ABSTRACT: Our group has recently shown the existence of a gut microbial dysbiosis in systemic lupus erythematosus (SLE), supporting previous evidence involving intestinal bacteria in the initiation and amplification of autoimmune diseases. While several studies have addressed the use of dietary fibres to modify intestinal microbiota, information about other correlated components, such as polyphenols, is scarce. The aim of this work was to identify dietary components able to influence this altered microbiota in 20 SLE women and 20 age-matched controls. Food intake was recorded by means of a food frequency questionnaire. The intake of fibres was calculated from Marlett tables, and Phenol-Explorer was used for polyphenol consumption. Results showed positive associations between flavone intake and Blautia, flavanones and Lactobacillus, and dihydrochalcones and Bifidobacterium in the SLE group. Regarding the controls, dihydroflavonols were directly associated with Faecalibacterium, whereas flavonol intake was inversely associated with Bifidobacterium. From the food sources of these polyphenols related to microbiota, orange intake was directly associated with Lactobacillus and apple with Bifidobacterium in SLE, whilst red wine was the best contributor to Faecalibacterium variation. The association between common foods and particular microbial genera, reported to be decreased in SLE, could be of great importance for these patients.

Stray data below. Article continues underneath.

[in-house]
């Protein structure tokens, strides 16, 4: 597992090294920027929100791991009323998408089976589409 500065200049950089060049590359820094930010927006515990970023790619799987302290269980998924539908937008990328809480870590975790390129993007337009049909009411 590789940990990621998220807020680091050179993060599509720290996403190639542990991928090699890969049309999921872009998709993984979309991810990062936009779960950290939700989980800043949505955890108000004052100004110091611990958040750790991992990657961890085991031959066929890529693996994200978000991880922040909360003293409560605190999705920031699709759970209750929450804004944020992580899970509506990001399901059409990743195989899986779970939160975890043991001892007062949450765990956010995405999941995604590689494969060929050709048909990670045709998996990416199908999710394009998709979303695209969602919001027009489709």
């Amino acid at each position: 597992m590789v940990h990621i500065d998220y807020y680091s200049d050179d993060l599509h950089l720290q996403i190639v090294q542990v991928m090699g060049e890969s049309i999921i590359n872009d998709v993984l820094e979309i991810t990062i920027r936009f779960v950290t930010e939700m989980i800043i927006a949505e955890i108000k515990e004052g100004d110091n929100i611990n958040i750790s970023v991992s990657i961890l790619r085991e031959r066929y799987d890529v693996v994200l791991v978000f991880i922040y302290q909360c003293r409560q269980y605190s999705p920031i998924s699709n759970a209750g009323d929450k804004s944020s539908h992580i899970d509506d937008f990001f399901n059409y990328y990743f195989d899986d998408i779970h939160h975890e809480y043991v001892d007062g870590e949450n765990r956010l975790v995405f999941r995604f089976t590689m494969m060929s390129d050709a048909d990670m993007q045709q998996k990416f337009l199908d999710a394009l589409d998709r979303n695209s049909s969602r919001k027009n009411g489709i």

Nutrients 02/2015; 7(2):1301-17. DOI:10.3390/nu7021301 · 3.15 Impact Factor
  • Source
    [Show abstract] [Hide abstract]